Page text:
Given that even if the United States does nothing, Assad will fall, why would it be preferable to do nothing rather than to hasten his regime’s end? To answer this question requires looking at the big picture, rather than just Syria. The Assad regime is backed strongly by Iran and Russia, as is constantly pointed out by those who advocate intervention in Syria. While more money has been flowing into Iran since the recent nuclear deal lifted many of the economic sanctions imposed on the country, the Iranian government still has limited resources. Iran has specifically supported the Syrian army with combat troops from its Revolutionary Guard Corps, and hundreds of these soldiers have died in Syria. This is a huge drain of resources on the Iranian military. As noted in the magazine Foreign Policy, each soldier represents a tremendous investment of human capital. They have been trained for years and are costly to equip, house, and provision in Syria— especially because there is no direct land route between Iran and Syria without crossing territory controlled by states or groups hostile to Iran. Every soldier, weapon, and supply coming from Iran must be transported by air or covertly smuggled -- both costly propositions. Even more importantly, devoting Iranian lives to what will eventually become known to be a lost cause will not be popular in Iran. There have been periodic demonstrations against theocratic rule in Iran, and a futile war in Syria will give the opposition another grievance to protest. This will be especially noticeable if Iran reacts to a deteriorating position for Assad’s forces by sending more “military advisers” to Syria -- in fact, the Iranian government has already been increasing its support for Assad.
The situation is similar for Russia. Every plane, soldier, or ruble that Vladimir Putin sends to Syria is one that he cannot use to support the rebels in Eastern Ukraine or to threaten the Baltic states. The war in Syria will become just as much of a drain on Russia as it will on Iran, and for largely the same reasons. There is an excellent precedent for this in the Soviet Union’s war in Afghanistan. Despite relatively small US support for the Afghan Mujahideen who were fighting the Soviet Army, these rebels dragged the USSR into a protracted conflict that became a huge drain on Soviet military resources and probably contributed to the fall of the Soviet Union. A protracted war in Syria, especially as it becomes clear that Assad will lose, can only damage Putin’s legitimacy, bring down his famously high popularity, and bring Russia closer to democracy. Furthermore, Russian meddling in the Middle East creates grievances for Russia’s Chechen Muslims. According to an estimate by the Russian Foreign Ministry quoted in the Independent, over 2,500 Russians have gone to Syria to fight for IS. This would mean that Russians outnumber most other nationalities amongst IS foreign fighters, at a proportion of more than one in ten if US estimates of the total number of foreign fighters are correct. In fact, there are so many that a UN report on foreign fighters for IS identified Russia as being at particular risk of future terrorist activity as foreign fighters return home. Continued Russian involvement uniquely leverages the threat of IS-inspired terrorism and repatriated foreign fighters as a continuing drain on the Russian state security apparatus. Counter-terrorism is expensive, and guarding against attacks by repatriated fighters will require resources that the Russian government does not have, especially if its revenue continues to be constrained by low oil prices.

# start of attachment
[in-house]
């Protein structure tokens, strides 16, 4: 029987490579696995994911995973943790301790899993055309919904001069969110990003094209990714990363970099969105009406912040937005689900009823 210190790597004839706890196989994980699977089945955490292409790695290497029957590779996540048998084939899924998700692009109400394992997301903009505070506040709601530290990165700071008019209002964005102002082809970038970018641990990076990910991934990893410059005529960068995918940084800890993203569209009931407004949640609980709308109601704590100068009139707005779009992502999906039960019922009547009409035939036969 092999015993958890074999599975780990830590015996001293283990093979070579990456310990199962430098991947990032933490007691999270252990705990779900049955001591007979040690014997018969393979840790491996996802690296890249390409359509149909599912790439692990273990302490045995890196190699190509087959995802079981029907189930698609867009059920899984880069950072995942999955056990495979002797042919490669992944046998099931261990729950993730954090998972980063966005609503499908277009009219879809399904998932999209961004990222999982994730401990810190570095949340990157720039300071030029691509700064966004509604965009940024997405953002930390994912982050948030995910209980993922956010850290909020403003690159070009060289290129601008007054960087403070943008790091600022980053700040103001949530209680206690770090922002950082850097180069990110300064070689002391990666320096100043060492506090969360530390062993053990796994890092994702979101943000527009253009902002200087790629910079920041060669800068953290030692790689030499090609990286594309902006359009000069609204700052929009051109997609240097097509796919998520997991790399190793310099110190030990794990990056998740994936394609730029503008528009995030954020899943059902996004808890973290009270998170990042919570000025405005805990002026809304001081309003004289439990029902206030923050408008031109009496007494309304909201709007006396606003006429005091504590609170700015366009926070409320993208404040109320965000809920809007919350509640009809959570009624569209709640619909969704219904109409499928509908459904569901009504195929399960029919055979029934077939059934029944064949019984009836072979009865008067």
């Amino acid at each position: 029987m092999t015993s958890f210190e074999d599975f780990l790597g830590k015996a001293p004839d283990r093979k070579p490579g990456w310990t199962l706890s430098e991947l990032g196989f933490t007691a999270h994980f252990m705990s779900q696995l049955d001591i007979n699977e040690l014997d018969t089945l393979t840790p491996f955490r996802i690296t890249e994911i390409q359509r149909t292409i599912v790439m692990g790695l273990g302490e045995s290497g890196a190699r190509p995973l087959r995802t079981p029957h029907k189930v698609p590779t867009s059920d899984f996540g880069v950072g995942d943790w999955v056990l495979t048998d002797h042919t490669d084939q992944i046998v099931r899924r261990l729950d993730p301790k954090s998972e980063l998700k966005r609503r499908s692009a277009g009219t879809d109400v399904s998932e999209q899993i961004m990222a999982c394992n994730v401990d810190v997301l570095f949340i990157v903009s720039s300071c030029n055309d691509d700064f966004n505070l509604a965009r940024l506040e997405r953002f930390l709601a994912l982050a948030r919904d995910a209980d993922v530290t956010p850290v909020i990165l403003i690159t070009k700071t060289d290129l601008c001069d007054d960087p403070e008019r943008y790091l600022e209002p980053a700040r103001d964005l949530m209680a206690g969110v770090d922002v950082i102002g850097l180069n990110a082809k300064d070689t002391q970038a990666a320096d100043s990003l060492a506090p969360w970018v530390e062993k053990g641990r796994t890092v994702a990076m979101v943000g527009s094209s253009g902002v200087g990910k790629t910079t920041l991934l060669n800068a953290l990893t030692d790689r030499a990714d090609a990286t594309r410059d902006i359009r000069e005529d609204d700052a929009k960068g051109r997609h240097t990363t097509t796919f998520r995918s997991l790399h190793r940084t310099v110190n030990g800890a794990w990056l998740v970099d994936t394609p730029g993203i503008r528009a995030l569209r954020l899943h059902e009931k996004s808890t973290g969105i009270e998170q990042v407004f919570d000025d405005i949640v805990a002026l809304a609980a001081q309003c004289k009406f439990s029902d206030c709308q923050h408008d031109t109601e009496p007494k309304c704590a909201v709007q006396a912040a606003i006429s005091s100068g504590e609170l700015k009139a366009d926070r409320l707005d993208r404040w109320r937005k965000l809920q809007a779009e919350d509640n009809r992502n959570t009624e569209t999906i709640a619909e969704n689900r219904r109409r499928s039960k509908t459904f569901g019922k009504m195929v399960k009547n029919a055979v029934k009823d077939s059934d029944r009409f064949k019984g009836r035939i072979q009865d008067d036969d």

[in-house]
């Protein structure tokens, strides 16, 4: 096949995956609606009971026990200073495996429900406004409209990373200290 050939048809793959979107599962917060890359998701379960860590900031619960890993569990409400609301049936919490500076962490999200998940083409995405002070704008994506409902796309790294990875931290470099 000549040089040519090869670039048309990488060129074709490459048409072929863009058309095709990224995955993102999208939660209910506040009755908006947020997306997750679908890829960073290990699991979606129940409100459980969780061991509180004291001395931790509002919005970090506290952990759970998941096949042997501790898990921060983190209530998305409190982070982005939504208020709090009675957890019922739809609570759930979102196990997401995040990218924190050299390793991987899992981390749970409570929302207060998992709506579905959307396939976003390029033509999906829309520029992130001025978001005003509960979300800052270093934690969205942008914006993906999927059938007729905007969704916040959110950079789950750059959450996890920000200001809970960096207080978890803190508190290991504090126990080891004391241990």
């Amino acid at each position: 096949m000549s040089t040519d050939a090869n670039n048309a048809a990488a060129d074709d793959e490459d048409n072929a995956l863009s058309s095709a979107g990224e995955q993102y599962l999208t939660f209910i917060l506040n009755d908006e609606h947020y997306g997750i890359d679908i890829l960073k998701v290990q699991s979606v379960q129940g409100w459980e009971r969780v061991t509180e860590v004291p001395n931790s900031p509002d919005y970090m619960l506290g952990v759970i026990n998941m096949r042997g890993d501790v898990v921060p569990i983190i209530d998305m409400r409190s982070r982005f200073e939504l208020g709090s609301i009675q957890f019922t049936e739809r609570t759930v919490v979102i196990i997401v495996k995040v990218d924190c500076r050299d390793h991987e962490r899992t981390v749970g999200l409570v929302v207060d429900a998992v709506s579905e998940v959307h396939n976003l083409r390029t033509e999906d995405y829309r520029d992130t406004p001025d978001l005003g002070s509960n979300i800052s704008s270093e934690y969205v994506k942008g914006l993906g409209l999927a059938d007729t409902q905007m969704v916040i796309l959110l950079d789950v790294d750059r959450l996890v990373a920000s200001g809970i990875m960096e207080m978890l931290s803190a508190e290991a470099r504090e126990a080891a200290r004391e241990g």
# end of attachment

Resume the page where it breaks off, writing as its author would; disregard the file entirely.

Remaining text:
Yes, the United States could probably help remove Assad militarily, but this would squander a unique opportunity to counter the power-projection efforts of Russia and Iran. Assad will fall on his own, and America should let him. After this happens, we should make every effort to help groups within Syria build a working state, but until then, Syria is a pitfall for Russia and Iran that is useful to American foreign policy goals. Everyone can agree that Assad’s continued repression of opposition, use of chemical weapons, and bombing of civilians are morally reprehensible, but just because he is morally reprehensible does not mean that the US should work to hasten his overthrow. As long as Assad and his regime consume Russian and Iranian resources that could be used against US interests in other regions, Assad’s regime is useful to the United States. While Assad is useful in this way, doing nothing is the best course of action for the United States in Syria.